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Figure 2: Province maps of Kenya showing: A) areas in 2003 that were within the 5 km benchmark of geographic access to public health services recommended by the ministry of health*; B) areas in 2008 that were within the 5 km benchmark of geographic access to public health services recommended by the ministry of health*; C) percentage increase in population within 5 km of a public health facility from 2003 to 2008**; and D) number of people in 2008 that were outside the 5 km benchmark to public health services***. Geographic access is represented as Euclidean (straightline) distance to public health facilities. 390 service providers that were not spatially positioned and all specialist facilities that do not provide services to ambulatory patients (72 in 2003 and 67 in 2008) were not included in the computation of distances to health facilities. *11% of the population was outside 5 km of a public health facility in 2008 compared to 29% in 2003. **The highest percentage increase in public health facilities in 2003–2008 occurred in areas in North Eastern province (Table 2). Most areas in this province, however, also registered the lowest proportional increase in population within 5 km of a public health facility in the same period. ***Several of the large, sparsely populated areas of northern part of the country had 100,000 or more people of the population outside of a 5 km of a public health facility accounting for 80% of the population in some of these areas. Areas within provinces in 2B and 2C represent the districts as at December 2007 (n = 69). Since then the number of districts have increased to 149 but the digital boundaries these new districts were not available at the time of the study.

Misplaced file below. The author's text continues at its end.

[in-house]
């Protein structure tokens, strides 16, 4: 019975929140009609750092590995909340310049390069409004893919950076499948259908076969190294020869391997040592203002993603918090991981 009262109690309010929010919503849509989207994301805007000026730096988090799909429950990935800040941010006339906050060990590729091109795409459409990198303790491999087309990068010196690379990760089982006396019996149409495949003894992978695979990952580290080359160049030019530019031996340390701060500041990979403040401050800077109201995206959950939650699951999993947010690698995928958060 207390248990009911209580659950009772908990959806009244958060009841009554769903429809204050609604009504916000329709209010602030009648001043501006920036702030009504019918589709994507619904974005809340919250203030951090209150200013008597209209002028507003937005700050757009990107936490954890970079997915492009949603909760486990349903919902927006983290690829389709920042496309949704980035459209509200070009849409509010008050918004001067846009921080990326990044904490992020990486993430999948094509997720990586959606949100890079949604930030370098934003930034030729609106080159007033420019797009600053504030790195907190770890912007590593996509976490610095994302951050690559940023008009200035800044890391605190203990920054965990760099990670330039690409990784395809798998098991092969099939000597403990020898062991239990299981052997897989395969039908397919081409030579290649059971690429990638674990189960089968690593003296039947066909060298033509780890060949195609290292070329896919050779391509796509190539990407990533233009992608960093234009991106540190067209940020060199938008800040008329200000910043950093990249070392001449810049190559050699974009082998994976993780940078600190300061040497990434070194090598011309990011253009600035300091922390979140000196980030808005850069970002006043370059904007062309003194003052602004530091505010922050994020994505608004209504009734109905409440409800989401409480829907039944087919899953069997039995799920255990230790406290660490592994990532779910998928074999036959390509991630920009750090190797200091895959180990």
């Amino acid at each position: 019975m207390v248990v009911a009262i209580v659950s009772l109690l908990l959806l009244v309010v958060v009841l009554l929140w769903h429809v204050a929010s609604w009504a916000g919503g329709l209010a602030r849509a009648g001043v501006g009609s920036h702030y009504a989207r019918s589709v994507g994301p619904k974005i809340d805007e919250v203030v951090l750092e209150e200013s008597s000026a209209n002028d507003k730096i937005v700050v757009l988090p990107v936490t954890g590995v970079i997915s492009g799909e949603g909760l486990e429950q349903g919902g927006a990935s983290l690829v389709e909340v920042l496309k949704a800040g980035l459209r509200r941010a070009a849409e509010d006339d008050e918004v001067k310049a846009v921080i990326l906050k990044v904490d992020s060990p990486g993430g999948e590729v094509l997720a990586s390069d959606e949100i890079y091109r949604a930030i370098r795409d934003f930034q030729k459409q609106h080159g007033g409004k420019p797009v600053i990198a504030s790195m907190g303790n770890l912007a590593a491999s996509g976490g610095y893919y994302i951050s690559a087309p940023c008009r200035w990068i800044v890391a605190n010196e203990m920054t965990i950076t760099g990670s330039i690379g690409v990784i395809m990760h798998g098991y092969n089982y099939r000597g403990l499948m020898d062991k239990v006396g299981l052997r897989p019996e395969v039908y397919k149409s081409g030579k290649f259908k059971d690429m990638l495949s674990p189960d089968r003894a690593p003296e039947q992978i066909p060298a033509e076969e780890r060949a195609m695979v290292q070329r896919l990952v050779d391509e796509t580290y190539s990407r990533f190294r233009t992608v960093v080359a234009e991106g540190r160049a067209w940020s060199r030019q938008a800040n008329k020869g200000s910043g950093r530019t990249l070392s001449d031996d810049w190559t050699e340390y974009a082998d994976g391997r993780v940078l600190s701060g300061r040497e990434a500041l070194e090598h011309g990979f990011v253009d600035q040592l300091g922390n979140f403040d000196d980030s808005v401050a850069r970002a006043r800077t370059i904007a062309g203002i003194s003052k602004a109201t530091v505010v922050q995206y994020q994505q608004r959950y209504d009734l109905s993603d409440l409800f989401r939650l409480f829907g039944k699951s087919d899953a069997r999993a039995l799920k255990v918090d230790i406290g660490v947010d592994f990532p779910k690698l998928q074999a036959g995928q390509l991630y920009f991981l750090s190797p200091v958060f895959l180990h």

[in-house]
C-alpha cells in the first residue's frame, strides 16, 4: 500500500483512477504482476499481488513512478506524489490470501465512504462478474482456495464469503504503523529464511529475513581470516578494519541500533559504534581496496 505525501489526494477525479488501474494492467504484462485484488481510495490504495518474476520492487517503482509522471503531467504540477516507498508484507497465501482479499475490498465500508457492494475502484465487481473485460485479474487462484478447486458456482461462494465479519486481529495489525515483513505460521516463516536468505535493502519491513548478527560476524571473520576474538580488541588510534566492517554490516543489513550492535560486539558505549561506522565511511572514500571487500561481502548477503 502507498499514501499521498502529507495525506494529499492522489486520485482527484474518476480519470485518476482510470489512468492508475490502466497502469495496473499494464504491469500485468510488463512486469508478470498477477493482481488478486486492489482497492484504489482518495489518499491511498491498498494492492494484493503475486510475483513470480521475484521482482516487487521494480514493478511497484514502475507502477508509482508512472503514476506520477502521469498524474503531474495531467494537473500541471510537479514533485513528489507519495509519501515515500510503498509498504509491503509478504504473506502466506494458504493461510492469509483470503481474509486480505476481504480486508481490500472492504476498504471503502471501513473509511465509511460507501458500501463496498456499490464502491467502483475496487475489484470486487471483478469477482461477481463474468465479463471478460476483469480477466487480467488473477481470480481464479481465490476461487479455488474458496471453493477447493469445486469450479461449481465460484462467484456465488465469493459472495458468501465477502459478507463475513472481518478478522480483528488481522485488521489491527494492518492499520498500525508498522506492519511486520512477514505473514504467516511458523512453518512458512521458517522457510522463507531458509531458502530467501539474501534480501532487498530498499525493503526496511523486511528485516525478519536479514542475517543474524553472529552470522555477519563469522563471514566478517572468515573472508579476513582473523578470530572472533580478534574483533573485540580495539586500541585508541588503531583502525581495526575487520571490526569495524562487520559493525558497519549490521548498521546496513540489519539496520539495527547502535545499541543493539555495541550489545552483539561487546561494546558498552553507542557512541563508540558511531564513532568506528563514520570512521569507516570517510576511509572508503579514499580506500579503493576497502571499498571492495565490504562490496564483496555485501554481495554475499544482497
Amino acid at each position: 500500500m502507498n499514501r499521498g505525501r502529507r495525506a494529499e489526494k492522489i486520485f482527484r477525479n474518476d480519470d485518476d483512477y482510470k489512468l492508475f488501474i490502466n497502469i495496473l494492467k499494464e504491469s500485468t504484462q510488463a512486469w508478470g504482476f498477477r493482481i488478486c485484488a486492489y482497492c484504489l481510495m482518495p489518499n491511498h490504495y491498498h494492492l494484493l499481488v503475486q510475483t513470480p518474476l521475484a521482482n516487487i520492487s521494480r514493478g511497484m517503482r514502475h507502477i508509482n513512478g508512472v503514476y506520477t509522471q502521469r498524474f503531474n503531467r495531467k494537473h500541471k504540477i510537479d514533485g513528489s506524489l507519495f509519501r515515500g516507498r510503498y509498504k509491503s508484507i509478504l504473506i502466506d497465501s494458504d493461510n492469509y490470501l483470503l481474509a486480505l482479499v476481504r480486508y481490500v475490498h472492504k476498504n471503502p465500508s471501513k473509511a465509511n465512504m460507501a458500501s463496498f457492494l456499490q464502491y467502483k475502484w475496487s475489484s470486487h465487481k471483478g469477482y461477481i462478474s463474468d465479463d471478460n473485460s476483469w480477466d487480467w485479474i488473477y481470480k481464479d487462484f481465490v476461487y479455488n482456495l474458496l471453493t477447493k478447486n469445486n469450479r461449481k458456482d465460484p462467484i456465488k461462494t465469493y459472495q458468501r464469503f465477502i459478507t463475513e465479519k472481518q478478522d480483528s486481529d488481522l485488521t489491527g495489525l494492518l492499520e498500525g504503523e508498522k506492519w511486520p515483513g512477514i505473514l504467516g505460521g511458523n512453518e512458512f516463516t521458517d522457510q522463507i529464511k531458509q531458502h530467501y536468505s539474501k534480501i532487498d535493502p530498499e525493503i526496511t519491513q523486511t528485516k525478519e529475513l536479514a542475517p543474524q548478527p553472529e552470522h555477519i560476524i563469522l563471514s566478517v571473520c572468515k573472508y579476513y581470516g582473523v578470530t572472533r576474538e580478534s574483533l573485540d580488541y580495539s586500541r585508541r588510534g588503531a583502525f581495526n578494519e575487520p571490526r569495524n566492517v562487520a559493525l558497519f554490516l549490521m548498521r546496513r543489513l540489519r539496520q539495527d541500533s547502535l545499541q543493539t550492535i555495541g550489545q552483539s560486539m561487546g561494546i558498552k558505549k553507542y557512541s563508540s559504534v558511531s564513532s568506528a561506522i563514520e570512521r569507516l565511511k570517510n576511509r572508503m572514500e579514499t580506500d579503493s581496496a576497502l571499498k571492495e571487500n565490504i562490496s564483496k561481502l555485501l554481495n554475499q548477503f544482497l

Mentions: The highest percentage increase between 2003 and 2008 in public health facilities occurred in North Eastern province (70%), followed by Nyanza (40%) and Eastern (39%) with Nairobi showing the lowest increase of less than a quarter (22%) (Table 2). Overall, 89% of the population was within the national target of 5 km distance to a public health facility in 2008 compared to 71% in 2003. This improvement, however, varied widely across the country (Figure 2). Although North Eastern province registered the highest growth in public health facilities (68%), it remained the least well served with only 29% of the population within 5 km of a public health service provider in 2008, an increase of about 10% from 2003 (Table 2 & Figure 2B &2C). Of the 4 million people who were outside the 5 km benchmark in 2008, approximately 3.3 million (83%) were from the northern, predominantly pastoralist, areas of the Rift Valley, North Eastern and Eastern provinces (Table 2 & Figure 2D).


A spatial national health facility database for public health sector planning in Kenya in 2008.

Noor AM, Alegana VA, Gething PW, Snow RW - Int J Health Geogr (2009)

Province maps of Kenya showing: A) areas in 2003 that were within the 5 km benchmark of geographic access to public health services recommended by the ministry of health*; B) areas in 2008 that were within the 5 km benchmark of geographic access to public health services recommended by the ministry of health*; C) percentage increase in population within 5 km of a public health facility from 2003 to 2008**; and D) number of people in 2008 that were outside the 5 km benchmark to public health services***. Geographic access is represented as Euclidean (straightline) distance to public health facilities. 390 service providers that were not spatially positioned and all specialist facilities that do not provide services to ambulatory patients (72 in 2003 and 67 in 2008) were not included in the computation of distances to health facilities. *11% of the population was outside 5 km of a public health facility in 2008 compared to 29% in 2003. **The highest percentage increase in public health facilities in 2003–2008 occurred in areas in North Eastern province (Table 2). Most areas in this province, however, also registered the lowest proportional increase in population within 5 km of a public health facility in the same period. ***Several of the large, sparsely populated areas of northern part of the country had 100,000 or more people of the population outside of a 5 km of a public health facility accounting for 80% of the population in some of these areas. Areas within provinces in 2B and 2C represent the districts as at December 2007 (n = 69). Since then the number of districts have increased to 149 but the digital boundaries these new districts were not available at the time of the study.
© Copyright Policy - open-access
Related In: Results  -  Collection

License